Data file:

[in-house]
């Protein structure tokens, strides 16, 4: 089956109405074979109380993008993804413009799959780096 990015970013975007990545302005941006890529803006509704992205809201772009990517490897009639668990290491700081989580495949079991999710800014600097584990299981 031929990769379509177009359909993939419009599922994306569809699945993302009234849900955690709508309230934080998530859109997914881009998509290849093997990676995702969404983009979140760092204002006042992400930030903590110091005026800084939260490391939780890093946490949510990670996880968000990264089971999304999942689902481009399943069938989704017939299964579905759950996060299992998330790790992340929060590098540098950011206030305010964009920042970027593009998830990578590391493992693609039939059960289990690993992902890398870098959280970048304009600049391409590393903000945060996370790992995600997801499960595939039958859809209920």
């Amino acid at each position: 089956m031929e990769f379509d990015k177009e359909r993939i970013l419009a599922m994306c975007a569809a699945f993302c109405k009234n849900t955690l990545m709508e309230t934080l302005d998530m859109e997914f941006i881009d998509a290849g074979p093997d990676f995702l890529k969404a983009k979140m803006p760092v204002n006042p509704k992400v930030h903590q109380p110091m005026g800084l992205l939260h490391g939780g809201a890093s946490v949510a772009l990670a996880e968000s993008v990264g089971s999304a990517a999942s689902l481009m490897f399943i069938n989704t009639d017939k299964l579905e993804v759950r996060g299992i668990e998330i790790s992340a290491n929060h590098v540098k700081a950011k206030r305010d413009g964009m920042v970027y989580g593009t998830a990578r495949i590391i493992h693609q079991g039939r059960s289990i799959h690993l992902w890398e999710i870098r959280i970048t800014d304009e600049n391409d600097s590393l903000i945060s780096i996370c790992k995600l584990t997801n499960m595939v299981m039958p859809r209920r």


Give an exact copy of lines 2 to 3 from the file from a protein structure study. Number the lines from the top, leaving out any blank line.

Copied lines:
């Protein structure tokens, strides 16, 4: 089956109405074979109380993008993804413009799959780096 990015970013975007990545302005941006890529803006509704992205809201772009990517490897009639668990290491700081989580495949079991999710800014600097584990299981 031929990769379509177009359909993939419009599922994306569809699945993302009234849900955690709508309230934080998530859109997914881009998509290849093997990676995702969404983009979140760092204002006042992400930030903590110091005026800084939260490391939780890093946490949510990670996880968000990264089971999304999942689902481009399943069938989704017939299964579905759950996060299992998330790790992340929060590098540098950011206030305010964009920042970027593009998830990578590391493992693609039939059960289990690993992902890398870098959280970048304009600049391409590393903000945060996370790992995600997801499960595939039958859809209920």
């Amino acid at each position: 089956m031929e990769f379509d990015k177009e359909r993939i970013l419009a599922m994306c975007a569809a699945f993302c109405k009234n849900t955690l990545m709508e309230t934080l302005d998530m859109e997914f941006i881009d998509a290849g074979p093997d990676f995702l890529k969404a983009k979140m803006p760092v204002n006042p509704k992400v930030h903590q109380p110091m005026g800084l992205l939260h490391g939780g809201a890093s946490v949510a772009l990670a996880e968000s993008v990264g089971s999304a990517a999942s689902l481009m490897f399943i069938n989704t009639d017939k299964l579905e993804v759950r996060g299992i668990e998330i790790s992340a290491n929060h590098v540098k700081a950011k206030r305010d413009g964009m920042v970027y989580g593009t998830a990578r495949i590391i493992h693609q079991g039939r059960s289990i799959h690993l992902w890398e999710i870098r959280i970048t800014d304009e600049n391409d600097s590393l903000i945060s780096i996370c790992k995600l584990t997801n499960m595939v299981m039958p859809r209920r």